(This is from my quakerqueeries.blogspot.com posting): 

Last night a friend was telling me that one of his colleagues – a gay man – just proposed to his companion.  With the recent approval of same-gender marriage, this is great that people can do this.  It’s a true celebration of the achievements of the gay rights movement and the progression of society.  But when I heard that the happy couple wants to have a big bash wedding and reception at the Newseum (rental alone is in the 10’s of thousands), I had to give pause.  Earlier in the day, I heard a news story from Maryland about some legislative snags in a bill to approve gay marriage in that state.  A legislator from Montgomery County stated that this issue is about civil rights.  I have to say, when I put these two items together, I’m not as passionate about the cause.  


The issue for me is not about marriage.  If we in the gay community are going to consider our cause a part of the larger civil rights and social justice movement, we should also be challenging each other in extending compassion and consideration to others.  Personally, I’m not speaking up for gay rights so that wealthy gays and lesbians can have 6-figure weddings, and I don’t call that progress.  To me, it’s just a gay form of greed, selfishness and conspicuous consumption and these are at the real basis of any true civil rights issue, in my opinion. 


It saddens me to see a segment of our society that know what it is to be marginalized acquire rights and then gleefully spend while forgetting that there are those who continue to be marginalized.  To celebrate that greed and materialism transcend race, color and sexual orientation is no celebration at all.  It’s a slap in the face of those still in need, and until we get serious about the underlying issues and connections, there will be no true equality.

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I also think it's sad to see this kind of conspicuous consumption from anyone, especially those who ought to have more compassion. But to me it doesn't really matter as far as civil rights are concerned. If someone has a right to get married, then they have that right whether they do it in a socially conscious way or not. But don't lose heart! I know there are gay and lesbian couples in many parts of America (wherever they can) celebrating marriages in a quiet, simple, joyful way.


I agree that there is a problem of class inequality in our society, and globally. I also know that for those who have been denied access to social and cultural rites and rituals, the YES of a vivid and conspicuous marriage can have a lot of meanings. It can be its own coming out, and this can mean large celebrations that cost a lot of money. 

I also think that, though ideally folks who have been marginalized will stand in solidarity with others, we know this is not the case. It is not simply the experience of oppression that makes us brothers and sisters, compatriots and F(f)riends, or aware of our shared humanity. I think there is a deeper healing that needs to happen before we can wake up to our interconnection, and move into remedying inequalities and disconnection with our very lives and choices. This is something that not many folks get the chance to do. 

The advent of the right to marry in some states does not heal the hurt of homophobia and heterosexism, just as school de-segregation and an African American President do not end racism. I hope that we will be able to wake up as lgbtq people to the reality of our mutual dependence, just as I hope that for all people. Singling out lgbtq folks for their conspicuous consumption might be holding these people to a higher standard then the rest of the world who has has been conspicuously consuming for a lot longer and with more freedom to do so. I want to know, what do we need to heal from heterosexism and homophobia as people, and assumedly in this setting, as people of diverse and common faiths? And how do we connect to others over the long arc of justice?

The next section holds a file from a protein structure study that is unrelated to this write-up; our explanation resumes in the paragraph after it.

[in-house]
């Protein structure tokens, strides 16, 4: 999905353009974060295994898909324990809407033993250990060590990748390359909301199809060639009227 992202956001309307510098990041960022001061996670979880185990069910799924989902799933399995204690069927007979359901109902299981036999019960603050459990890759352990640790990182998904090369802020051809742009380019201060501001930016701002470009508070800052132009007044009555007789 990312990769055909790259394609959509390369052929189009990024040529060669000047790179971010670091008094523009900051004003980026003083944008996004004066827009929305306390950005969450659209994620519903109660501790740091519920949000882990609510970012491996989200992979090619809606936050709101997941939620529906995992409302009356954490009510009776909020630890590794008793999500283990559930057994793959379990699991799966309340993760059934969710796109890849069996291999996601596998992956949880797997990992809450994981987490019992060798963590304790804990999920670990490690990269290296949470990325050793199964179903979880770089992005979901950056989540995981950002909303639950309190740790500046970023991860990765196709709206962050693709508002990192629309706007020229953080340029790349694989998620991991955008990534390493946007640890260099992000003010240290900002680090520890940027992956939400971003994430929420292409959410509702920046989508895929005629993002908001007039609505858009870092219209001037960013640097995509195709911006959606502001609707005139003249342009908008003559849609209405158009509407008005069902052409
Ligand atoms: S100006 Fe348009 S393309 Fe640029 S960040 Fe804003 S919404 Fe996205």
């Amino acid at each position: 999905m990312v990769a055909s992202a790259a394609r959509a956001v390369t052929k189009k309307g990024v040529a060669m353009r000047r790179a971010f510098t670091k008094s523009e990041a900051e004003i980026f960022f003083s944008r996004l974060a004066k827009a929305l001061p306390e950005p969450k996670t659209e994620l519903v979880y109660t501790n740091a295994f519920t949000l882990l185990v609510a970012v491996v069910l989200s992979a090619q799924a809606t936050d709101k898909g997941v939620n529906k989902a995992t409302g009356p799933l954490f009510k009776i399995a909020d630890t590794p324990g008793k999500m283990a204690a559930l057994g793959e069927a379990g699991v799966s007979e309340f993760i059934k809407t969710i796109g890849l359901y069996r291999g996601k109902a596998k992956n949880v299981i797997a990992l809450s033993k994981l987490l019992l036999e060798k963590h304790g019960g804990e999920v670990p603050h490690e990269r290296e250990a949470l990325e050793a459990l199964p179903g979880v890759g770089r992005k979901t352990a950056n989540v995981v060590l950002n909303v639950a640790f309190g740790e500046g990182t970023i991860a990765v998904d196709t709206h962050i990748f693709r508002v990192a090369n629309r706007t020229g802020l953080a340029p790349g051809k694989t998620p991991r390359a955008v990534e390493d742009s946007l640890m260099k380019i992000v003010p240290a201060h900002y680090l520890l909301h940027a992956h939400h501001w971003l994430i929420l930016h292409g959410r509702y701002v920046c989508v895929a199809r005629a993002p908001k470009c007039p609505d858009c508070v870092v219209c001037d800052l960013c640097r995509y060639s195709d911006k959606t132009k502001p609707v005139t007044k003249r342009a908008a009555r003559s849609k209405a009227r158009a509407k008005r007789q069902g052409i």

Perhaps this is an opening for those of us who are both lgbtq and Friends to seek those answers by getting out in the world for greater equality. When I started a scholarship for high school kids impacted by HIV in Illinois about 10 years ago, I approached one organization that proudly stated it supported youth.  They tod me they would only give funds to support gay youth, but we didn't ask the youth's sexual identity.  It is this self-segregation that we need to overcome. Conversely, around the same time, I asked a gay bar owner to help fund plane tickets for some Christian college students (from Wheaton College) to come to DC to be a part of an HIV/AIDS conference.  At first he asked why, and I talked with him about building bridges.  He did, and the kids' perceptions of gays and lesbians was changed.  I still keep in close touch with them.  It is this kind of reaching out and trying that I think we need to do.  About the "higher standard", I hear what you are saying.  However, I do feel that it is ok to challenge my community and circle to strive for a standard in-line with our values, and not seek the lowest common denominator.
Thanks, Rosemary.  I don't lose heart at all.  I'm just speaking up to see where it goes.  I totally agree that we should celebrate love when and where we can.  I just don't want to lose sight of the bigger picture.  See more at my reply to Victoria (below)

Sounds like you are doing great work in the world. I am grateful for your service and bridge building work. I think a lot of these categories are generally meaningless, as we inhabit many spaces and identities in our lives. 

It is absolutely okay to challenge your community! Thanks for sharing your perspective and I hope you are rattling some cages with your energy for connected change. I also think it's important to notice that we are all in different places on our sexuality/spiritual/justice journeys, and it is pretty impossible to know another's heart.